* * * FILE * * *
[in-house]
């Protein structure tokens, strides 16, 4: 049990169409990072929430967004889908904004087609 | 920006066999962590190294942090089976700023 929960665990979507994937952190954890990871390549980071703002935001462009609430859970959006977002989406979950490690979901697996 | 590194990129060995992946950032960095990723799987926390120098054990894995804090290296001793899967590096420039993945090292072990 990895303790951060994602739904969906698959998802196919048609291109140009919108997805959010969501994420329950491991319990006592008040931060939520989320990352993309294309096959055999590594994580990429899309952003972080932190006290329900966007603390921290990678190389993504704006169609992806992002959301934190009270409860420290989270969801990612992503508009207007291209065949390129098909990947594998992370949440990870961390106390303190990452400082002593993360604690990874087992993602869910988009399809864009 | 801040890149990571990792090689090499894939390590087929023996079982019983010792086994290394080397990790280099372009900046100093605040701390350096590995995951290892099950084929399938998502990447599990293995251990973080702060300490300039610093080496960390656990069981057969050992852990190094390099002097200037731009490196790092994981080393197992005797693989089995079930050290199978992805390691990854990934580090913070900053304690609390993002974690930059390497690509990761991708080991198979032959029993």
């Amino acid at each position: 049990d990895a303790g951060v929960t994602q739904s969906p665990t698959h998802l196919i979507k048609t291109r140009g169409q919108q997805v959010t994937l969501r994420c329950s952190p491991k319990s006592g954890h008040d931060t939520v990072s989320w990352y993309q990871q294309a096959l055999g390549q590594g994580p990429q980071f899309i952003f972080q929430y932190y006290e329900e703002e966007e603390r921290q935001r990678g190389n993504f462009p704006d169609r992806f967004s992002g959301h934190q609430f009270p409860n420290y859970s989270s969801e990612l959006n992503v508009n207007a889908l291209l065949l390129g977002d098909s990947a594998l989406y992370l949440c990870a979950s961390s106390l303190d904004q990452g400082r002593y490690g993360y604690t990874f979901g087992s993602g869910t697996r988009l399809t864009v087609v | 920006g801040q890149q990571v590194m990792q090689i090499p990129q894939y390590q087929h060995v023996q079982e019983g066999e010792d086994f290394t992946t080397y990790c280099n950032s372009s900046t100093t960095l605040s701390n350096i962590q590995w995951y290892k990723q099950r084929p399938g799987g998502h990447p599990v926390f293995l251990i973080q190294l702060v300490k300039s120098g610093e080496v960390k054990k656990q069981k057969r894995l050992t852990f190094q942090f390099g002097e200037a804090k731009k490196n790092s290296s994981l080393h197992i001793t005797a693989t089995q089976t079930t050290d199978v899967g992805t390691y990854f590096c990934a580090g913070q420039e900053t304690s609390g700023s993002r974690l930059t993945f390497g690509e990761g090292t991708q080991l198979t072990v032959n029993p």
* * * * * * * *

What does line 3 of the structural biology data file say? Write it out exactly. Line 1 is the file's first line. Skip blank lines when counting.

């Amino acid at each position: 049990d990895a303790g951060v929960t994602q739904s969906p665990t698959h998802l196919i979507k048609t291109r140009g169409q919108q997805v959010t994937l969501r994420c329950s952190p491991k319990s006592g954890h008040d931060t939520v990072s989320w990352y993309q990871q294309a096959l055999g390549q590594g994580p990429q980071f899309i952003f972080q929430y932190y006290e329900e703002e966007e603390r921290q935001r990678g190389n993504f462009p704006d169609r992806f967004s992002g959301h934190q609430f009270p409860n420290y859970s989270s969801e990612l959006n992503v508009n207007a889908l291209l065949l390129g977002d098909s990947a594998l989406y992370l949440c990870a979950s961390s106390l303190d904004q990452g400082r002593y490690g993360y604690t990874f979901g087992s993602g869910t697996r988009l399809t864009v087609v | 920006g801040q890149q990571v590194m990792q090689i090499p990129q894939y390590q087929h060995v023996q079982e019983g066999e010792d086994f290394t992946t080397y990790c280099n950032s372009s900046t100093t960095l605040s701390n350096i962590q590995w995951y290892k990723q099950r084929p399938g799987g998502h990447p599990v926390f293995l251990i973080q190294l702060v300490k300039s120098g610093e080496v960390k054990k656990q069981k057969r894995l050992t852990f190094q942090f390099g002097e200037a804090k731009k490196n790092s290296s994981l080393h197992i001793t005797a693989t089995q089976t079930t050290d199978v899967g992805t390691y990854f590096c990934a580090g913070q420039e900053t304690s609390g700023s993002r974690l930059t993945f390497g690509e990761g090292t991708q080991l198979t072990v032959n029993p």